The Original Romanesque and Gothic

Well, after a 24-hour day of flying, including five airports, four hours standing in six lines at Charles de Gaulle, a lovely dinner of lamb and couscous on the Air France flight on which I finally got placed, two hours of a baby screeching two rows behind me, and my first experience in a double-decker airplane (I was on the upper deck!), I’m back in Mississippi, just in time to catch my azaleas in full bloom and my bearded irises popping out.

But I’ll be thinking about my trip to France for a long time–I saw so much, so many places and buildings I never expected or hoped to see, it will take me a while to process it all.

Once again, I remembered why I believe in the preservation of our historic places. I’ve heard people, some even in positions of authority in historic preservation, say that maybe the best way to “preserve” history is to post pictures and drawings online because it’s just too hard to preserve the actual buildings. While I love our HABS resources online, I strongly disagree with the philosophy that “virtual” is just as good as “physical.” I have seen pictures of Roman structures; I have seen pictures of Romanesque and Gothic churches, medieval chateaus, and walled cities. None of that came close to actually walking into a Roman arena, seeing how it related to the city around it, experiencing the difference spacial feel of a Romanesque and a Gothic church, and seeing a fortified chateau up on a hill commanding the valley below it. History came alive from the physical remnants I experienced, in a way that it didn’t from the pictures online or in books.

Of course, Mississippi’s history is not the same as France’s. So what? It’s still our history, an important history, and it’s worth preserving for future generations, so that they can say, “Wow, I’ve seen pictures of Greek Revival churches (or cotton gins, or a twentieth century school, courthouse, etc.), but nothing compares to standing inside one.”

Well, just to give you a few more pictures of France before we get back to our normal schedule next week, I thought I’d show you a few of my favorite religious buildings from the trip–I saw so many it’s hard to choose, but here’s my attempt. I had always been told that Romanesque meant barrel vaults (like the Romans), while Gothic meant pointed arches, but this visit blew that out of the water, as I learned that many Romanesque churches have “broken barrel vaults” that look alot like the pointed arches of Gothic. Who knew?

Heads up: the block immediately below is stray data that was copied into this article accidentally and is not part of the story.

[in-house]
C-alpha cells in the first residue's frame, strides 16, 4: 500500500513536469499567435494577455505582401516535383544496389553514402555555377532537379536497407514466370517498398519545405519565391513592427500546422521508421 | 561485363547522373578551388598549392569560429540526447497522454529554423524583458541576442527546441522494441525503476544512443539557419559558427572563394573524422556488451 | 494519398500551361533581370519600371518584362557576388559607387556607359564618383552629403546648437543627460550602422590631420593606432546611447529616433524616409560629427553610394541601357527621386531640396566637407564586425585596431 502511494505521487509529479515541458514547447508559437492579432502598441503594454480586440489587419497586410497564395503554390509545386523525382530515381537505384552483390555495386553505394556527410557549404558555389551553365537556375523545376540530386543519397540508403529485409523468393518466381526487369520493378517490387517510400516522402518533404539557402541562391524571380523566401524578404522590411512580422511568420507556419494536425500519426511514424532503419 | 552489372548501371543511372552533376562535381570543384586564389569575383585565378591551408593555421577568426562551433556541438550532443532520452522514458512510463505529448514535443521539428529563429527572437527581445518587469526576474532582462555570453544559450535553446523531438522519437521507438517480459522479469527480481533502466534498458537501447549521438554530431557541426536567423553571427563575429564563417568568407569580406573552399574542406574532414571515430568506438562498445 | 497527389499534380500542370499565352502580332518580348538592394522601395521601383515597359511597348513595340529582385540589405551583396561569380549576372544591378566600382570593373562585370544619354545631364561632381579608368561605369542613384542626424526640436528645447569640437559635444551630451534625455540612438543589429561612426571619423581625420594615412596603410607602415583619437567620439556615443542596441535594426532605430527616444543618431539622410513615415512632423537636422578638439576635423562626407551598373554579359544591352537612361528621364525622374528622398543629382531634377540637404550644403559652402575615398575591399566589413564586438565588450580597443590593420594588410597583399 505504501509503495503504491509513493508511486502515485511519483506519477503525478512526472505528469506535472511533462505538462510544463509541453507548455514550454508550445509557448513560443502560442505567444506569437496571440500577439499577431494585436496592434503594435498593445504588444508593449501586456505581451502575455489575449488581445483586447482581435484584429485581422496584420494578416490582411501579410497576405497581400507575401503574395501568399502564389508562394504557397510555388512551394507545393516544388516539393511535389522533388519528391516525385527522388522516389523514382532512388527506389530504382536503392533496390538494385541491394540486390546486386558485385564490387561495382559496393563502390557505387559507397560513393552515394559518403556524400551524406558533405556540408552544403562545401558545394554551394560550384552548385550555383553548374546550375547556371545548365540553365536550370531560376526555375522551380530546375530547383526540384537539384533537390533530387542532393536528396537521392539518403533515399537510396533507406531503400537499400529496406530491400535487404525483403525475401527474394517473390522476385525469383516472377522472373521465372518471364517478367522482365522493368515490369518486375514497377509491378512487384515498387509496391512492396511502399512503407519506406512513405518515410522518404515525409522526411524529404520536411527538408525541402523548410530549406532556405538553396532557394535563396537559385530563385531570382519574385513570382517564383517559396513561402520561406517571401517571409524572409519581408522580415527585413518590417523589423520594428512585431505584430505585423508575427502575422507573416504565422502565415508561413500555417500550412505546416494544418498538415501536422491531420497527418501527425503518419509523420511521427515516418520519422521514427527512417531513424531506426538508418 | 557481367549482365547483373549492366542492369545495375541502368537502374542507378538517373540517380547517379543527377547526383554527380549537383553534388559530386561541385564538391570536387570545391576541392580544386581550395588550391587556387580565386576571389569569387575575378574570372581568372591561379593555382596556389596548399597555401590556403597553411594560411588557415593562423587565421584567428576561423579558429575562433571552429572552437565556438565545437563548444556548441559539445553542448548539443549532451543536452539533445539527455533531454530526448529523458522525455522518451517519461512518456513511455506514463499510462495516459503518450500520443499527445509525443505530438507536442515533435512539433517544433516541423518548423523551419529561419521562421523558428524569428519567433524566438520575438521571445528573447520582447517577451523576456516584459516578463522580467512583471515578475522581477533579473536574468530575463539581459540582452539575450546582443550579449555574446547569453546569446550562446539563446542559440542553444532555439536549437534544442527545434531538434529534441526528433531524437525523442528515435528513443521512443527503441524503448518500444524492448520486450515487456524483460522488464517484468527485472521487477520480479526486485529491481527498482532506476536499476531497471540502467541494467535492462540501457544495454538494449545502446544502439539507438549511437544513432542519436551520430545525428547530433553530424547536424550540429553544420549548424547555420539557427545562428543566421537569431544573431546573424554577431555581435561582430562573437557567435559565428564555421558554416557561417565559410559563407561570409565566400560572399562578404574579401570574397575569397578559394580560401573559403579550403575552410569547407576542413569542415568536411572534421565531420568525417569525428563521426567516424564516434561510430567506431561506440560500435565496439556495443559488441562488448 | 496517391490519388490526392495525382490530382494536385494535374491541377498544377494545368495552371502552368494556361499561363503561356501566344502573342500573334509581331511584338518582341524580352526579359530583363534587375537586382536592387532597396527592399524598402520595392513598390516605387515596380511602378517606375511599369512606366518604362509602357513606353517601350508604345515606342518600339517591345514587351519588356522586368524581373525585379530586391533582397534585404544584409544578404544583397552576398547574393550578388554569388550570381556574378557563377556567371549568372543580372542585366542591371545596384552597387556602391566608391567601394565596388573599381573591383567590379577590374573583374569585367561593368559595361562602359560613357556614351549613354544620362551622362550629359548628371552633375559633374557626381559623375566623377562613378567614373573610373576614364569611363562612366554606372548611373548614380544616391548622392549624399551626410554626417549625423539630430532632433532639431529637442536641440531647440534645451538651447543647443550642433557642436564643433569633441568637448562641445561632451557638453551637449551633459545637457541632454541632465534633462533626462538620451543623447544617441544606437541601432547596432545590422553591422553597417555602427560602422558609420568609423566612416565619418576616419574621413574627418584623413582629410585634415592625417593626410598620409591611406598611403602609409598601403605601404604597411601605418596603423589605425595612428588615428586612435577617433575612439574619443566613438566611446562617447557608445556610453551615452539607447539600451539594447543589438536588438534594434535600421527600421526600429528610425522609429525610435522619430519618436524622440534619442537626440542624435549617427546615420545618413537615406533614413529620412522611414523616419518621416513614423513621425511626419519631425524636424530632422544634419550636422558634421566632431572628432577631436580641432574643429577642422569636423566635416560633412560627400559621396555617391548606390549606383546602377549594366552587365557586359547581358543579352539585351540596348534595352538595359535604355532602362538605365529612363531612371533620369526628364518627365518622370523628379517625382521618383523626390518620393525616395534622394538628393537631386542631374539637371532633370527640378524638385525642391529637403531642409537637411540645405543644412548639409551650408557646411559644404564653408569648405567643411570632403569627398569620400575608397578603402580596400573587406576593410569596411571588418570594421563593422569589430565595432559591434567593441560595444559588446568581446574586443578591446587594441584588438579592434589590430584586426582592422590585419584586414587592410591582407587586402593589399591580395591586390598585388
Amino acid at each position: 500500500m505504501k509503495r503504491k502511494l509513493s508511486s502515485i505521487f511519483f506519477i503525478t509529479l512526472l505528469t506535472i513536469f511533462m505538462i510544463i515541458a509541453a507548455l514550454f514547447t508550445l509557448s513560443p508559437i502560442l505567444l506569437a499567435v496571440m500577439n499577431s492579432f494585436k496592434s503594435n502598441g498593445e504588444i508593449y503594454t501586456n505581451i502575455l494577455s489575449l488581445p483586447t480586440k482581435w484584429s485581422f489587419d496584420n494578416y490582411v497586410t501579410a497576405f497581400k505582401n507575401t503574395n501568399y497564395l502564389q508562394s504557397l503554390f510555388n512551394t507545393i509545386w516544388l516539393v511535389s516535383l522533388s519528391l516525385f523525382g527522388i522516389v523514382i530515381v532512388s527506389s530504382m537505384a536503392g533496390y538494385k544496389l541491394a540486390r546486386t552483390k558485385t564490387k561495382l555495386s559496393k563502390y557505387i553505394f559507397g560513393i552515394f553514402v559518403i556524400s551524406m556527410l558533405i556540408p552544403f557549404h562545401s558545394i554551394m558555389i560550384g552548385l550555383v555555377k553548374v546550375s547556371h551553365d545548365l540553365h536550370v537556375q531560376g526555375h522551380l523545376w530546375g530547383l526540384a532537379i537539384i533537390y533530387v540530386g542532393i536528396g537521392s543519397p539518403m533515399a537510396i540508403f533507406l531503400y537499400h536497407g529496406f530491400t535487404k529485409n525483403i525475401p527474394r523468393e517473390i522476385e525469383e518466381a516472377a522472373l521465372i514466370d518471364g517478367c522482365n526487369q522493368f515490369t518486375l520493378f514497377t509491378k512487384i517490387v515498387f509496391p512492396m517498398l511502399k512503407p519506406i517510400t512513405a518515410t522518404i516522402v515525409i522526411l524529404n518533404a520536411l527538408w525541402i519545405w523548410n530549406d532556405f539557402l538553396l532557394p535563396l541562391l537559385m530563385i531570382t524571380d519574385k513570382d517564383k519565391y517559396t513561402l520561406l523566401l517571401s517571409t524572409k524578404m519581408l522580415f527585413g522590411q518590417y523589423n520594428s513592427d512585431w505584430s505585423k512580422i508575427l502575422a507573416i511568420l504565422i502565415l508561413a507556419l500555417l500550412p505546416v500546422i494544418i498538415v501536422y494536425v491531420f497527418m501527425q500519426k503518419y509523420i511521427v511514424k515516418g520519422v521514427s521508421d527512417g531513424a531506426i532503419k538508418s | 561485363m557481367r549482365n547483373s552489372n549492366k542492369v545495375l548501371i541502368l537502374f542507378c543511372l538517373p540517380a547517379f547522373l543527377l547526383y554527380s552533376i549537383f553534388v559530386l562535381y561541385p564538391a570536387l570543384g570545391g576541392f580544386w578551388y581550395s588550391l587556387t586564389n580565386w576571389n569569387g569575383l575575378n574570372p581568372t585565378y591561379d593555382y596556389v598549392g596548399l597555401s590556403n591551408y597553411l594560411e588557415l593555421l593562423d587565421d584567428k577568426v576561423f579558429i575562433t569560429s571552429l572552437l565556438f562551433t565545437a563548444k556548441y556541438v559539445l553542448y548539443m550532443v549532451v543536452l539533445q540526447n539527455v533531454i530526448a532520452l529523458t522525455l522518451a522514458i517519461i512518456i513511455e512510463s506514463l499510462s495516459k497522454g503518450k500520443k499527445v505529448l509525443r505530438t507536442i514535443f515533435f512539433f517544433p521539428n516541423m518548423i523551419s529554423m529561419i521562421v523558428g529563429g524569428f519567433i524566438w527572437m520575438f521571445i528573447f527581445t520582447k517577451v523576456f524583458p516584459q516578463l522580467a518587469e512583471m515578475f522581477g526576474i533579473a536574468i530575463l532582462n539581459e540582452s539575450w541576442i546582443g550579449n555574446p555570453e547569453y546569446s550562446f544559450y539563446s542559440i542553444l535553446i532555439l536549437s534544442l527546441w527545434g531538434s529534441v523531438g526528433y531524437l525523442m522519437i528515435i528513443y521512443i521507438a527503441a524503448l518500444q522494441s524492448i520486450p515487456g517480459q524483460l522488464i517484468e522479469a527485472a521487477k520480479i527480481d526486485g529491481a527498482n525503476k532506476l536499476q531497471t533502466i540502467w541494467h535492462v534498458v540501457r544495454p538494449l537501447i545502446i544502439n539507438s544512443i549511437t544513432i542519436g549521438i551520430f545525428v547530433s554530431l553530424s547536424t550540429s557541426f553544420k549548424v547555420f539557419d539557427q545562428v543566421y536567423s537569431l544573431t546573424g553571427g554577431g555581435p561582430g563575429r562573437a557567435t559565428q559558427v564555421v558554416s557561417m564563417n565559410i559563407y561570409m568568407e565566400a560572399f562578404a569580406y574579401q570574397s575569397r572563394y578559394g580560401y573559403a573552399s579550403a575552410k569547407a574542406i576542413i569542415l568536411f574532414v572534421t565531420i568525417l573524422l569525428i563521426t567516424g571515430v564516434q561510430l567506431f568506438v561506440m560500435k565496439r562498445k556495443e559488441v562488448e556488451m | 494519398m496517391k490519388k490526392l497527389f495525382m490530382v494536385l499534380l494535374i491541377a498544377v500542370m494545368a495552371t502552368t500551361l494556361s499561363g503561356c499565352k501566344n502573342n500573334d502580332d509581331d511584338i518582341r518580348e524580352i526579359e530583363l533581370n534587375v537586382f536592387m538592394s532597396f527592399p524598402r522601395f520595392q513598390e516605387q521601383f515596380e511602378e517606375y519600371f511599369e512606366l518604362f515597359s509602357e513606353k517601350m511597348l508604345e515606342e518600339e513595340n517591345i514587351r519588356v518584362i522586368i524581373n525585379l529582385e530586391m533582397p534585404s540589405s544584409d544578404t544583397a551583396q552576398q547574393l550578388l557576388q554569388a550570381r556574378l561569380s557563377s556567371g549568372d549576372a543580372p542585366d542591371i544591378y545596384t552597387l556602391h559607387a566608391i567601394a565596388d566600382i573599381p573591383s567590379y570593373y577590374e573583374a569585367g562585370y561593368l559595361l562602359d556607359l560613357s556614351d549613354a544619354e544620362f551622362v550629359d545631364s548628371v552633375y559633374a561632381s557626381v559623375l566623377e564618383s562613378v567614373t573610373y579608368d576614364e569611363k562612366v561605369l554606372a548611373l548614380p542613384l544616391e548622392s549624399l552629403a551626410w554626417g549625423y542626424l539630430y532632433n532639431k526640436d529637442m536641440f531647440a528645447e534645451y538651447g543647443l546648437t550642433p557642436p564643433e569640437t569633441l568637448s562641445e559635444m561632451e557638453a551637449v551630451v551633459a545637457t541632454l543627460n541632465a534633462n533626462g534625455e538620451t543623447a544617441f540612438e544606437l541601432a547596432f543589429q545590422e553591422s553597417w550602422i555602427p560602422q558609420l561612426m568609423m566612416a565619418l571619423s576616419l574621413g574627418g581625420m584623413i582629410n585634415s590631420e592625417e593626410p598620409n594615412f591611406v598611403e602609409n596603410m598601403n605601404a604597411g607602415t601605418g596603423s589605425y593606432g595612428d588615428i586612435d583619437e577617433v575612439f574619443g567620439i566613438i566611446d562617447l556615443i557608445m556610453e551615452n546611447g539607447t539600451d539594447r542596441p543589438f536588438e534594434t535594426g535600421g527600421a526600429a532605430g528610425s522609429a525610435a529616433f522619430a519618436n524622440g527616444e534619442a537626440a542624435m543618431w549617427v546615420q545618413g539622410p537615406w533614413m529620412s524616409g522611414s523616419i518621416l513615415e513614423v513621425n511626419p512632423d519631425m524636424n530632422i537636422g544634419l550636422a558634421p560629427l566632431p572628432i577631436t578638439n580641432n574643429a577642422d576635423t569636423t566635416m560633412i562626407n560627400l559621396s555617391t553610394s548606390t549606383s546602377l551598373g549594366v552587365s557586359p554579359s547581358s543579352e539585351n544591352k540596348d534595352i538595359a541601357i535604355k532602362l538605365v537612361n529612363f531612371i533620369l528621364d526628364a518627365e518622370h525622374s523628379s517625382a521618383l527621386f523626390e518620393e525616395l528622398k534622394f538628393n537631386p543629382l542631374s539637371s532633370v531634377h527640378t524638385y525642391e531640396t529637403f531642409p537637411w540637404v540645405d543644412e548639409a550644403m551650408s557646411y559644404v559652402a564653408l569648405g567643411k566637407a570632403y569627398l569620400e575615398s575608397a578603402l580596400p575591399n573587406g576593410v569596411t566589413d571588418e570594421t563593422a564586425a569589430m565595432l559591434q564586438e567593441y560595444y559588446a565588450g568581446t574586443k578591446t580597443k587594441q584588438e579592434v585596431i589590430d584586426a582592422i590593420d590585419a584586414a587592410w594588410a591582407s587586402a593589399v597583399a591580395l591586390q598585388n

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Categories: Churches, Cool Old Places, Historic Preservation

5 replies

  1. What a great way to “reuse” a convent – turn it into an art museum. I love it!

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    • Yes, it is a great space, but I only just realized when I was posting these pictures that in fact the “reuse” results from the convent being taken by force from the Augustinians in 1793, during the French Revolution. Oh well.

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  2. Great pictures again E.L.! Pictures will never equal bricks and mortar, but they are a valuable tool. Sounds like you were on the new A380! That must have been quite an experience- glad you made it back safely!

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  3. Having worked and lived in France I recognized and loved your photos (but where is the food pics?)
    ,notice how clean some of the 12 th cent buildings were ; they were cleaned using a low psi aluminum silicate called gummage or” erasure ” that impacts on the dirt and lets it fall away without any suface loss ; 20 years ago these surfaces were all black
    The groin vaults were spectacular six -parte and quad -parte and they spread the load above
    In Romanesque and gothic My rule of thumb is always the collmns
    low or low and squat for Ronanesque tall and thin for Gothic ;and no flyng buttress for Romanesque and no roman (hense romanesqe ) arches for gothic
    .Perhaps your barrel vault identification is confused with the differece between a basilica and a Cathedral
    Basilica has barrel vault ,Cathedral has transepts;although there are Basillicas that became Cathedrals (because thats where the bishop sits )
    If you can’t afford to go to France to see gothic and Romanesque may I suggest the Cathedral St John the Dive in NYC where i once worked building the bell tower then lauched a training program where we restored churches
    (22 of them) ;but watch out those Episcopalins will get you
    Here the entrace facade is romanesque while the inside has Crambs Great gothic nave (56 ft high ) What happened is that they changed architects ;and romanesque went out of style (too dark too low inside )
    Ive been inside this Cathedral (world peace day ) when there was a record 8-9ooo people in there .
    The Pizza across the street isn’t bad either / Michael

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